Women in the boardroom? Terrific. Why not? Always welcome. But why make a special case out of it? Why tell everybody you’ve got to have X number of women in the boardroom? Women are quite as intelligent as men. They have a tendency not to be so involved quite often and they’re not so ambitious in business as men because they’ve better things to do. Quite often they like bringing up their children and all sorts of other things.

All these things have unintended consequences. Pregnant ladies have nine months off. Do you think that means that when I rush out, what I’m absolutely desperate to have is young women who are about to get married in my company, and that I really need them on board because I know they’re going to get pregnant and they’re going to go off for nine months?

That makes me think that adding one or two women to Glencore’s board isn’t going to solve the larger underlying governance issue. When an influential board chairman can make a statement like that and still remain in his very lucrative and highly public role, it says something about the company and the industry.

The mining and oil and gas sectors are rife with volatility. Examples include Bumi, a London-listed Indonesian coal company that, when it was created in 2010, was worth $3 billion. This week there was an unsuccessful attempt by Nathaniel Rothschild to clear out the current board and wrestle back control of the company. ENRC, the Kazakh mining company, has ousted independent directors and had multiple boardroom upheavals, public disputes and ongoing questions about its corporate governance. Both have no women on their boards.

When I talked with Trevor Philips, former chairman of the UK’s Equality and Human Rights Commission (EHRC) for “In the Boardroom with Lucy Marcus,” we looked at things that can be done to bring diversity of all kinds to boards.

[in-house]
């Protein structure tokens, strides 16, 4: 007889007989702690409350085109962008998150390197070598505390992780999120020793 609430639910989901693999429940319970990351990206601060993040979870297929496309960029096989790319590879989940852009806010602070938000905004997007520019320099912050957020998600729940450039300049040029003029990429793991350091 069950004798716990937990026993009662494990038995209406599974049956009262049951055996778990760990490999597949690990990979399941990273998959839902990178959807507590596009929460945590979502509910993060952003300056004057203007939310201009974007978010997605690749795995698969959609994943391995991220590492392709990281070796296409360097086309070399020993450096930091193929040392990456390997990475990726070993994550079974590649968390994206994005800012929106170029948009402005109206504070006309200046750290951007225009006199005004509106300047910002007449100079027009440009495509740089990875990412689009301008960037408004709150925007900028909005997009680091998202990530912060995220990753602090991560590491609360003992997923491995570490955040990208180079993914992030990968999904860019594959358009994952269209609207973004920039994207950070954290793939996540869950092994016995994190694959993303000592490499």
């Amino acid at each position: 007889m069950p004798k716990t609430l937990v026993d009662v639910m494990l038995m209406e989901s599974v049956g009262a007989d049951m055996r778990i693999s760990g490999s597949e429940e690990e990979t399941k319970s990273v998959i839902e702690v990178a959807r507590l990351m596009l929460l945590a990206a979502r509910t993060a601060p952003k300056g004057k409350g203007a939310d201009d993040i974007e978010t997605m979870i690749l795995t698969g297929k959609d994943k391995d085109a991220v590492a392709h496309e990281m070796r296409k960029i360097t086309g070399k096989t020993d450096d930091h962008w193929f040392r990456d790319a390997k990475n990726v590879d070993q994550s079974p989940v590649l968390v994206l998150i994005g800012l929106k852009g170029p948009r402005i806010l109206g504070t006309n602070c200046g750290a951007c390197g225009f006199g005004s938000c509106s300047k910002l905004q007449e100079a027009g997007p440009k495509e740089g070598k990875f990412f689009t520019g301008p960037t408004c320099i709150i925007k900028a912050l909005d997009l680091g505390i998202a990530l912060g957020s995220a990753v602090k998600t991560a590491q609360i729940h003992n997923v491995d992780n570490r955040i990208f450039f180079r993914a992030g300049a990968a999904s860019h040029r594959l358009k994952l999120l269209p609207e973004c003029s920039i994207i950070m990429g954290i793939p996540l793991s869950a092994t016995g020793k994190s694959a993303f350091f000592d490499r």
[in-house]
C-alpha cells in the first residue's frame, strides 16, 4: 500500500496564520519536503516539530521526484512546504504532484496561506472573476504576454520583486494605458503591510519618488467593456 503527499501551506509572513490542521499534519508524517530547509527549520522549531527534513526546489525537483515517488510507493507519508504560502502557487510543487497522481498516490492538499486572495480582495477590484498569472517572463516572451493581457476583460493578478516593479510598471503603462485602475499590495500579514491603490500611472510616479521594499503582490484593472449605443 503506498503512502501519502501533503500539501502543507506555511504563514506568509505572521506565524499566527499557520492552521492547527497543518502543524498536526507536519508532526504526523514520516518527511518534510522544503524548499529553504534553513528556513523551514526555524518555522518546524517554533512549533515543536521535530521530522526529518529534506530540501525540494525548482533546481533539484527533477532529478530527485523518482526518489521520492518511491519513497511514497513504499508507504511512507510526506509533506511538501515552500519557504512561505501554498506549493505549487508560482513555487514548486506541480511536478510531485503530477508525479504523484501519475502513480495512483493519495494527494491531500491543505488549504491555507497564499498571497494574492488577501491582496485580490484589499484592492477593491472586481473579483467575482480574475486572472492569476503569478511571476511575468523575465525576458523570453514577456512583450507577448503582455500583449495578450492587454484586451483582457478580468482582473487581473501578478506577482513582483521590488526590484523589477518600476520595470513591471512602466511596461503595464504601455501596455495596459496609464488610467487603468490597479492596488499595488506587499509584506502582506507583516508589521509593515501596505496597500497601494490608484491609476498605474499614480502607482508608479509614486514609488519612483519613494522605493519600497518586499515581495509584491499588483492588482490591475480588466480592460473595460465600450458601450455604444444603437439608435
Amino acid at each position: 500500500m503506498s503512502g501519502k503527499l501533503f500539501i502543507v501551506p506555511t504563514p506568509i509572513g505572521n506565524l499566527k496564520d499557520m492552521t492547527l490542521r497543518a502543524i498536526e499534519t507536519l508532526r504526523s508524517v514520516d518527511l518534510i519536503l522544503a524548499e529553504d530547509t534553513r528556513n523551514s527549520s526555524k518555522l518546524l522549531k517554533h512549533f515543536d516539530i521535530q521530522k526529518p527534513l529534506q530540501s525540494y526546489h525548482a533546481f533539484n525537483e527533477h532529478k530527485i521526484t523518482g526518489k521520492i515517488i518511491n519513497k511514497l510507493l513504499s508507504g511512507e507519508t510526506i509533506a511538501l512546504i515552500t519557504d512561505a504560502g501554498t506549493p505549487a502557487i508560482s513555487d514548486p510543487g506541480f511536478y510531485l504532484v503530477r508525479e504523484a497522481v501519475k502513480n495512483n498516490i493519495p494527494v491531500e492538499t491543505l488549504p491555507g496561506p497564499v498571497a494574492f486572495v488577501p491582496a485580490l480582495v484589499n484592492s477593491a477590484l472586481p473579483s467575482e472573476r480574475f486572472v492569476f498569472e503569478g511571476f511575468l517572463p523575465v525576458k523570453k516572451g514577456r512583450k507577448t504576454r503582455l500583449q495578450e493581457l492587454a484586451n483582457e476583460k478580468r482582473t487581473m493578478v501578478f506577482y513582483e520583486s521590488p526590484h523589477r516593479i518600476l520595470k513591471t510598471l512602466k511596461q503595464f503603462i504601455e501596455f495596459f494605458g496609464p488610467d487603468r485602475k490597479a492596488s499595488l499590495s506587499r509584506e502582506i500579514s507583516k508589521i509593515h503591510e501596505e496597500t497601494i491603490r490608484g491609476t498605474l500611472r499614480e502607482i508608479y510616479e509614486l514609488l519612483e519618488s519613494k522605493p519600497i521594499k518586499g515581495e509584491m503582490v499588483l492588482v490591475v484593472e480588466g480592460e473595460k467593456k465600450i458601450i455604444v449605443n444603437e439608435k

Philips advocates greater transparency and reporting, but we know the numbers, and we’ve known them for a long time. He also suggests instituting a version of the NFL’s Rooney rule created to address the extreme imbalance of minority candidates for head coaching and senior football operation jobs in the United States. Having women on short lists is fine unless the women are consistently not chosen, and then become tainted by the perception that they are “ever the bridesmaid, never the bride.”

I recently cleaned out an old filing cabinet, and in a file labeled “Boards/Women” I found 10- and 15-year-old reports from organizations like Catalyst, an organization that focuses on research and reports on expanding opportunities for women in business, as well as plenty of women’s groups and action committees that no longer exist. The reports focused on the benefits of adding women to boards, the way women can persuade boards to add them, calls to action by chairmen who signed up to these principles … essentially the same exact reports we see now. I also found the details of the launch of a women’s initiative I attended at the World Economic Forum meeting in 2001 – 12 years ago – with Hillary Clinton, Madeleine Albright and a room full of other accomplished women. We all pledged to get more women in attendance, so that kind of effort is not so new either.

What would Friedan, the founder of NOW, the largest organization of feminist activists in the United States, think of us? After all, that is a lot of years of talk in those files and not a lot of movement.


22 February 2013

The boardroom mystique